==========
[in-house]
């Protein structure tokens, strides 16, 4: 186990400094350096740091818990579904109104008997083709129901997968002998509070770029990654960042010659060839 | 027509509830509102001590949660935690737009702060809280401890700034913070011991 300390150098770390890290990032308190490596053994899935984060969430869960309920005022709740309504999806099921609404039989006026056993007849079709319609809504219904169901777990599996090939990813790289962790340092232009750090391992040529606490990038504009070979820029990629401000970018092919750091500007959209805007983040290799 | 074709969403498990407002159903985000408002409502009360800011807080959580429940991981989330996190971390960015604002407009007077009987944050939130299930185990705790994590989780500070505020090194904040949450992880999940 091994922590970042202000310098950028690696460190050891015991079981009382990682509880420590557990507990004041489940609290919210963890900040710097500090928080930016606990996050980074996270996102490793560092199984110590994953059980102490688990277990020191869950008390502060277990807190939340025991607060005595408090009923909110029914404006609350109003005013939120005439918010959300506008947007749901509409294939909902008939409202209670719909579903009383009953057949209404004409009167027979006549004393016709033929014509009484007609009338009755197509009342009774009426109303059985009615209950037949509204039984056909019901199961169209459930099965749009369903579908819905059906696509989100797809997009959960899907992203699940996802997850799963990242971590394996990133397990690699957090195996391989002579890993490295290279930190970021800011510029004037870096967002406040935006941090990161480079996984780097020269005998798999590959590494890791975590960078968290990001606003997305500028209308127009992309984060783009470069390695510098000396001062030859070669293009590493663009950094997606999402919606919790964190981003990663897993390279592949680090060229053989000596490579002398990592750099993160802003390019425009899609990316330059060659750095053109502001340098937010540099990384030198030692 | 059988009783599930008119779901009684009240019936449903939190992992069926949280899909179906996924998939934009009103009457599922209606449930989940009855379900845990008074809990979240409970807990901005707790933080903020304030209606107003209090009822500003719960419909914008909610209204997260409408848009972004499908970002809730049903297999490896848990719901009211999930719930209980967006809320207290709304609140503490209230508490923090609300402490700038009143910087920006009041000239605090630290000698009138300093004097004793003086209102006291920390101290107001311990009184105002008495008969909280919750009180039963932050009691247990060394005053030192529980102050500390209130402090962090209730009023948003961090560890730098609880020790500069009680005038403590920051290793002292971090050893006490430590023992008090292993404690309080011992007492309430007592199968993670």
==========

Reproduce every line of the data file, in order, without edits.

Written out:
[in-house]
């Protein structure tokens, strides 16, 4: 186990400094350096740091818990579904109104008997083709129901997968002998509070770029990654960042010659060839 | 027509509830509102001590949660935690737009702060809280401890700034913070011991 300390150098770390890290990032308190490596053994899935984060969430869960309920005022709740309504999806099921609404039989006026056993007849079709319609809504219904169901777990599996090939990813790289962790340092232009750090391992040529606490990038504009070979820029990629401000970018092919750091500007959209805007983040290799 | 074709969403498990407002159903985000408002409502009360800011807080959580429940991981989330996190971390960015604002407009007077009987944050939130299930185990705790994590989780500070505020090194904040949450992880999940 091994922590970042202000310098950028690696460190050891015991079981009382990682509880420590557990507990004041489940609290919210963890900040710097500090928080930016606990996050980074996270996102490793560092199984110590994953059980102490688990277990020191869950008390502060277990807190939340025991607060005595408090009923909110029914404006609350109003005013939120005439918010959300506008947007749901509409294939909902008939409202209670719909579903009383009953057949209404004409009167027979006549004393016709033929014509009484007609009338009755197509009342009774009426109303059985009615209950037949509204039984056909019901199961169209459930099965749009369903579908819905059906696509989100797809997009959960899907992203699940996802997850799963990242971590394996990133397990690699957090195996391989002579890993490295290279930190970021800011510029004037870096967002406040935006941090990161480079996984780097020269005998798999590959590494890791975590960078968290990001606003997305500028209308127009992309984060783009470069390695510098000396001062030859070669293009590493663009950094997606999402919606919790964190981003990663897993390279592949680090060229053989000596490579002398990592750099993160802003390019425009899609990316330059060659750095053109502001340098937010540099990384030198030692 | 059988009783599930008119779901009684009240019936449903939190992992069926949280899909179906996924998939934009009103009457599922209606449930989940009855379900845990008074809990979240409970807990901005707790933080903020304030209606107003209090009822500003719960419909914008909610209204997260409408848009972004499908970002809730049903297999490896848990719901009211999930719930209980967006809320207290709304609140503490209230508490923090609300402490700038009143910087920006009041000239605090630290000698009138300093004097004793003086209102006291920390101290107001311990009184105002008495008969909280919750009180039963932050009691247990060394005053030192529980102050500390209130402090962090209730009023948003961090560890730098609880020790500069009680005038403590920051290793002292971090050893006490430590023992008090292993404690309080011992007492309430007592199968993670």